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Tony Blair: On creating a safe and prosperous future world

Laura Gaze  Director, Enterprise Communications and Thought Leadership

Laura Gaze  Director, Enterprise Communications and Thought Leadership

Insights from former Primer Minister of the UK

Tony Blair, former Prime Minister of the United Kingdom (1997 to 2007), provided his views on extremism, politics and isolationism during a Thomson Reuters Newsmaker event A Discussion with Tony Blair.

He tackled pressing global issues and imparted wisdom from the decade in which he led Great Britain, giving a clear depiction of what we, collectively, need to do to create a safe and prosperous world. In his words, “If we’re not strong and we’re not shaping the world, it’s going to become a much more frightening place for our children to live in.”

On extremism

The Middle East is the region of the world undergoing the most turmoil given its transition to modernity, as Blair describes.

It is more important now than ever to find ways to break the cycle of indoctrination and hopelessness facing young people. “The real issue we need to focus on today is how you help countries on a path to build rule-based economies and religiously tolerant societies,” said Blair. “You’ve got young populations who do not have economic opportunity, and you’ve got people — extremists — who are trying to compensate them through political ideology.”

In terms of where future opportunity exists, Blair sees great investment opportunity in the northern part of Sub-Saharan Africa. He describes this region as at risk of becoming a collection of future failed states and havens of terrorism given their large population of young people, unless they find a way to the future. Investing in these regions now will save us – the world – a huge amount of dollars in the future.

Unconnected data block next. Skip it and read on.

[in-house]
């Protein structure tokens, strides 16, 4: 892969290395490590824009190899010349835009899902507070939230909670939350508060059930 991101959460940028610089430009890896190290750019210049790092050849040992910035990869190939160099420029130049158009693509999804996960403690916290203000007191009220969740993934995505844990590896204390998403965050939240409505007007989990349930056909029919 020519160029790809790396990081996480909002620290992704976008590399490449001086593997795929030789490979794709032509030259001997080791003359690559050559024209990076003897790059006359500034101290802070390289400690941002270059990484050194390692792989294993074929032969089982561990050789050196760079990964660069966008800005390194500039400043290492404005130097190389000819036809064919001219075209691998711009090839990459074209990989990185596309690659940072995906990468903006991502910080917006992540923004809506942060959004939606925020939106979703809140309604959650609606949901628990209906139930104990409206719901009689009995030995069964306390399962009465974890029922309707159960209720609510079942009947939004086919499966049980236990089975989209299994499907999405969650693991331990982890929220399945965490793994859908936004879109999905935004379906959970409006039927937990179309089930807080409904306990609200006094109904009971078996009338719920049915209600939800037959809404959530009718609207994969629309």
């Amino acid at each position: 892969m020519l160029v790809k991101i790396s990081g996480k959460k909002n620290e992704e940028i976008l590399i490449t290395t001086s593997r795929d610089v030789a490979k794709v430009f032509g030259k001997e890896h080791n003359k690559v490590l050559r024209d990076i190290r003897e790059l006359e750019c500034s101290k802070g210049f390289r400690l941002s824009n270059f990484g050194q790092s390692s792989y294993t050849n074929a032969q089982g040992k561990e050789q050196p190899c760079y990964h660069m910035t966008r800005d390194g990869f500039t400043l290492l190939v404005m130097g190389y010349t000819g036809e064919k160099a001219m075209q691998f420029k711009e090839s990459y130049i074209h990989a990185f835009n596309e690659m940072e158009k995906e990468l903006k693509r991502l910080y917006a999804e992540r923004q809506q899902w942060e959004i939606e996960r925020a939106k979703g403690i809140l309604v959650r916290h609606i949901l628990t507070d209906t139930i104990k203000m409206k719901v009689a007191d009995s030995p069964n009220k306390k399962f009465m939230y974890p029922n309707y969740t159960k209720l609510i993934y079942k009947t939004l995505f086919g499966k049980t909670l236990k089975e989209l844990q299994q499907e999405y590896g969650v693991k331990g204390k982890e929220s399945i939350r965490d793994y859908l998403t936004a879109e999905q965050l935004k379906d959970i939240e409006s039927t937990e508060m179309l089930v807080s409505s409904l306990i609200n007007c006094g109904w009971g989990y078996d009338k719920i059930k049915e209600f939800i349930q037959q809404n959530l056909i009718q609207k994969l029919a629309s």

On politics

Blair explains that it’s time to evaluate to what degree the political structures and traditions of the 19th and 20th centuries are relevant today.

He described two political camps in the United Kingdom: the culture of protest and the culture of government. If the sensible center ground doesn’t deal with people’s concerns properly, the populist left and right gain, which can lead to populistic extremism. And, unfortunately, we’re at a point right now when the center ground has lost a lot of its muscularity. In other words, “We’ve become managers of the status quo and we’ve got to become change makers.”

As a leader, “when you decide, you divide.” He described the harsh environment of debate and disillusion around politicians, yet went on to say that there’s also still a residual desire for leadership. Blair claimed we’re at a type of tipping point in politics. “I have this fear as to whether this populism is something we’re going to have to experience before we realize it’s not really sensible.”

On isolationism

Some things are better left untouched, as is the case with Blair’s passionate and pleading view regarding the role the United States plays on the global stage, and the critical choice at hand in electing the next American president.

As Blair says, “The reason why America is exceptional is because it’s the most powerful country in the world and it stands for a set of values that are important.” Those values are looked up to. According to Blair, they are yearned for by many, many hundreds of millions of people, people you don’t see and people who don’t have the rule of law in their nations or the opportunity to vote.

“The values that America has are what you offer to the world.  If you turn away from what is happening in the world when those values are undermined, you don’t fulfill your destiny as a country. That is my honest belief.”

And that’s why Blair believes isolationism is wrong, because no other country but the United States can play this role in the world today. And as new countries emerge ‑‑ powerful countries and big players ‑‑ he sees totalitarian ideologies operating, stating that the world needs America to remain engaged. “How you engage, we can debate. But don’t please turn back in on yourselves.”

“Whoever is elected as America’s next president, realize that for our children to grow up in a safe and prosperous world, we need an America that is strong and engaged in the world. And then if you are, by the way, our duty in countries like mine [England] and in the rest of Europe is to stand with you. But, if you’re shutting away from the world and we’re left on our own without your leadership with us, then I fear for the 21st century. I really do.”


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